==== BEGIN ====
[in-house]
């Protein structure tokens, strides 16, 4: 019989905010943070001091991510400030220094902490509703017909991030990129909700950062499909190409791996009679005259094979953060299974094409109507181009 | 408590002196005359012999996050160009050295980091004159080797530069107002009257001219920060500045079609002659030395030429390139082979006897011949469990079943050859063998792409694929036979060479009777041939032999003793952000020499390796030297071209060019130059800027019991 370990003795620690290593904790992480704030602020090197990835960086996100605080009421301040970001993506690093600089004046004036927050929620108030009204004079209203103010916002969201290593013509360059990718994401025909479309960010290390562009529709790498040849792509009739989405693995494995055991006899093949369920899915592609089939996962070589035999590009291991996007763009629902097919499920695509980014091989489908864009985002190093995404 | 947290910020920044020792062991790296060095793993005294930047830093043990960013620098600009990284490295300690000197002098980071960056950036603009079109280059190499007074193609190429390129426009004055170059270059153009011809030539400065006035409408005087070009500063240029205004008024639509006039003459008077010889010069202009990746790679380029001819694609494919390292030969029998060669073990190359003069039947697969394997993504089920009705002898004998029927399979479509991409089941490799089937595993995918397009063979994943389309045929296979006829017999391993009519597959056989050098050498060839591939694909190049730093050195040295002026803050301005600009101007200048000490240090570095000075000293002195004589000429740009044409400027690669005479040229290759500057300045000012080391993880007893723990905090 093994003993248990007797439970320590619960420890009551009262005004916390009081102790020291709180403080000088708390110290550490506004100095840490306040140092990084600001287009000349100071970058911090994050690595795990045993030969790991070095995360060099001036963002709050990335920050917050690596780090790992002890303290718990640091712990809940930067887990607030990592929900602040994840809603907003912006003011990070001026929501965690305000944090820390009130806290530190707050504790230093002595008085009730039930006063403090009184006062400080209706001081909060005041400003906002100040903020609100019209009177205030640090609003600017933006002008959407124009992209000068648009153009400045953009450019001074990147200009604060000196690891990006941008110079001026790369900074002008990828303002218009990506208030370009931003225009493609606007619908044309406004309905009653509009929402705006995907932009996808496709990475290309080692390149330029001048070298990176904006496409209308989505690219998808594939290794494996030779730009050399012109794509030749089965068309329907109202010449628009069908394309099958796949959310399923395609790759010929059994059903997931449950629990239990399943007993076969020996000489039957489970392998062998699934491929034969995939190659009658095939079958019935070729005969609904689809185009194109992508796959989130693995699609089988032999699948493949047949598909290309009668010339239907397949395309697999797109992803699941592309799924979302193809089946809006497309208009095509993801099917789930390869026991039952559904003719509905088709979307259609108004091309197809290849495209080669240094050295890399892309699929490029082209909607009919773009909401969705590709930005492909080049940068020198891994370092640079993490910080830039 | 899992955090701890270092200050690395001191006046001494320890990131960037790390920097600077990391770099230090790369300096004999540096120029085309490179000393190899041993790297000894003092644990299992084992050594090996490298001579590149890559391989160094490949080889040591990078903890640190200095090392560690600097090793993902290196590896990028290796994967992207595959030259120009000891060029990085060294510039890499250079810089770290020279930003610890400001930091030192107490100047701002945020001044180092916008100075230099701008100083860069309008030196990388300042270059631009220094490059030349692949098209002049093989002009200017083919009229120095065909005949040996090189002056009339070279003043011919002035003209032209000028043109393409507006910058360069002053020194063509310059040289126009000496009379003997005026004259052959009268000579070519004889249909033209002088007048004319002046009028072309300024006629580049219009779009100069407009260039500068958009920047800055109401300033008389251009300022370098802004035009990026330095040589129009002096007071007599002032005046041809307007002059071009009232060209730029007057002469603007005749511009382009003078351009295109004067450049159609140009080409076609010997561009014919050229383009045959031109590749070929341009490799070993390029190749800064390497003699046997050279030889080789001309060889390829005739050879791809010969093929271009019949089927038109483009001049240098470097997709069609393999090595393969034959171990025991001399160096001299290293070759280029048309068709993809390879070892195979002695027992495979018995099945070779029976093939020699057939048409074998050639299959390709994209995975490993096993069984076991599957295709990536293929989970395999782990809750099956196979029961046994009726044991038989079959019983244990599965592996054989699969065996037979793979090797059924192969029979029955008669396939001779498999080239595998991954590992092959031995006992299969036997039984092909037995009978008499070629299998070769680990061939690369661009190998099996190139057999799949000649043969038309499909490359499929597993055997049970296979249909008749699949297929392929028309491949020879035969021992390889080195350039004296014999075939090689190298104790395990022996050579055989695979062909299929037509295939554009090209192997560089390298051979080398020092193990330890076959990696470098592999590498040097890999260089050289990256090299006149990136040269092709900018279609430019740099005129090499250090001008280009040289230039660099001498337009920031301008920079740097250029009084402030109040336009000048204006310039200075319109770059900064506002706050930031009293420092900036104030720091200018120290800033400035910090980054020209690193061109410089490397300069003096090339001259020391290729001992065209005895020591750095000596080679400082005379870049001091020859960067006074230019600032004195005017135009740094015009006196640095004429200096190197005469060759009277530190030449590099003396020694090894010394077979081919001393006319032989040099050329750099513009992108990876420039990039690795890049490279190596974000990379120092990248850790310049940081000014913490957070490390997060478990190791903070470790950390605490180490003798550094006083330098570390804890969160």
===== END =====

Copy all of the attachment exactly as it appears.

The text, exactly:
[in-house]
């Protein structure tokens, strides 16, 4: 019989905010943070001091991510400030220094902490509703017909991030990129909700950062499909190409791996009679005259094979953060299974094409109507181009 | 408590002196005359012999996050160009050295980091004159080797530069107002009257001219920060500045079609002659030395030429390139082979006897011949469990079943050859063998792409694929036979060479009777041939032999003793952000020499390796030297071209060019130059800027019991 370990003795620690290593904790992480704030602020090197990835960086996100605080009421301040970001993506690093600089004046004036927050929620108030009204004079209203103010916002969201290593013509360059990718994401025909479309960010290390562009529709790498040849792509009739989405693995494995055991006899093949369920899915592609089939996962070589035999590009291991996007763009629902097919499920695509980014091989489908864009985002190093995404 | 947290910020920044020792062991790296060095793993005294930047830093043990960013620098600009990284490295300690000197002098980071960056950036603009079109280059190499007074193609190429390129426009004055170059270059153009011809030539400065006035409408005087070009500063240029205004008024639509006039003459008077010889010069202009990746790679380029001819694609494919390292030969029998060669073990190359003069039947697969394997993504089920009705002898004998029927399979479509991409089941490799089937595993995918397009063979994943389309045929296979006829017999391993009519597959056989050098050498060839591939694909190049730093050195040295002026803050301005600009101007200048000490240090570095000075000293002195004589000429740009044409400027690669005479040229290759500057300045000012080391993880007893723990905090 093994003993248990007797439970320590619960420890009551009262005004916390009081102790020291709180403080000088708390110290550490506004100095840490306040140092990084600001287009000349100071970058911090994050690595795990045993030969790991070095995360060099001036963002709050990335920050917050690596780090790992002890303290718990640091712990809940930067887990607030990592929900602040994840809603907003912006003011990070001026929501965690305000944090820390009130806290530190707050504790230093002595008085009730039930006063403090009184006062400080209706001081909060005041400003906002100040903020609100019209009177205030640090609003600017933006002008959407124009992209000068648009153009400045953009450019001074990147200009604060000196690891990006941008110079001026790369900074002008990828303002218009990506208030370009931003225009493609606007619908044309406004309905009653509009929402705006995907932009996808496709990475290309080692390149330029001048070298990176904006496409209308989505690219998808594939290794494996030779730009050399012109794509030749089965068309329907109202010449628009069908394309099958796949959310399923395609790759010929059994059903997931449950629990239990399943007993076969020996000489039957489970392998062998699934491929034969995939190659009658095939079958019935070729005969609904689809185009194109992508796959989130693995699609089988032999699948493949047949598909290309009668010339239907397949395309697999797109992803699941592309799924979302193809089946809006497309208009095509993801099917789930390869026991039952559904003719509905088709979307259609108004091309197809290849495209080669240094050295890399892309699929490029082209909607009919773009909401969705590709930005492909080049940068020198891994370092640079993490910080830039 | 899992955090701890270092200050690395001191006046001494320890990131960037790390920097600077990391770099230090790369300096004999540096120029085309490179000393190899041993790297000894003092644990299992084992050594090996490298001579590149890559391989160094490949080889040591990078903890640190200095090392560690600097090793993902290196590896990028290796994967992207595959030259120009000891060029990085060294510039890499250079810089770290020279930003610890400001930091030192107490100047701002945020001044180092916008100075230099701008100083860069309008030196990388300042270059631009220094490059030349692949098209002049093989002009200017083919009229120095065909005949040996090189002056009339070279003043011919002035003209032209000028043109393409507006910058360069002053020194063509310059040289126009000496009379003997005026004259052959009268000579070519004889249909033209002088007048004319002046009028072309300024006629580049219009779009100069407009260039500068958009920047800055109401300033008389251009300022370098802004035009990026330095040589129009002096007071007599002032005046041809307007002059071009009232060209730029007057002469603007005749511009382009003078351009295109004067450049159609140009080409076609010997561009014919050229383009045959031109590749070929341009490799070993390029190749800064390497003699046997050279030889080789001309060889390829005739050879791809010969093929271009019949089927038109483009001049240098470097997709069609393999090595393969034959171990025991001399160096001299290293070759280029048309068709993809390879070892195979002695027992495979018995099945070779029976093939020699057939048409074998050639299959390709994209995975490993096993069984076991599957295709990536293929989970395999782990809750099956196979029961046994009726044991038989079959019983244990599965592996054989699969065996037979793979090797059924192969029979029955008669396939001779498999080239595998991954590992092959031995006992299969036997039984092909037995009978008499070629299998070769680990061939690369661009190998099996190139057999799949000649043969038309499909490359499929597993055997049970296979249909008749699949297929392929028309491949020879035969021992390889080195350039004296014999075939090689190298104790395990022996050579055989695979062909299929037509295939554009090209192997560089390298051979080398020092193990330890076959990696470098592999590498040097890999260089050289990256090299006149990136040269092709900018279609430019740099005129090499250090001008280009040289230039660099001498337009920031301008920079740097250029009084402030109040336009000048204006310039200075319109770059900064506002706050930031009293420092900036104030720091200018120290800033400035910090980054020209690193061109410089490397300069003096090339001259020391290729001992065209005895020591750095000596080679400082005379870049001091020859960067006074230019600032004195005017135009740094015009006196640095004429200096190197005469060759009277530190030449590099003396020694090894010394077979081919001393006319032989040099050329750099513009992108990876420039990039690795890049490279190596974000990379120092990248850790310049940081000014913490957070490390997060478990190791903070470790950390605490180490003798550094006083330098570390804890969160």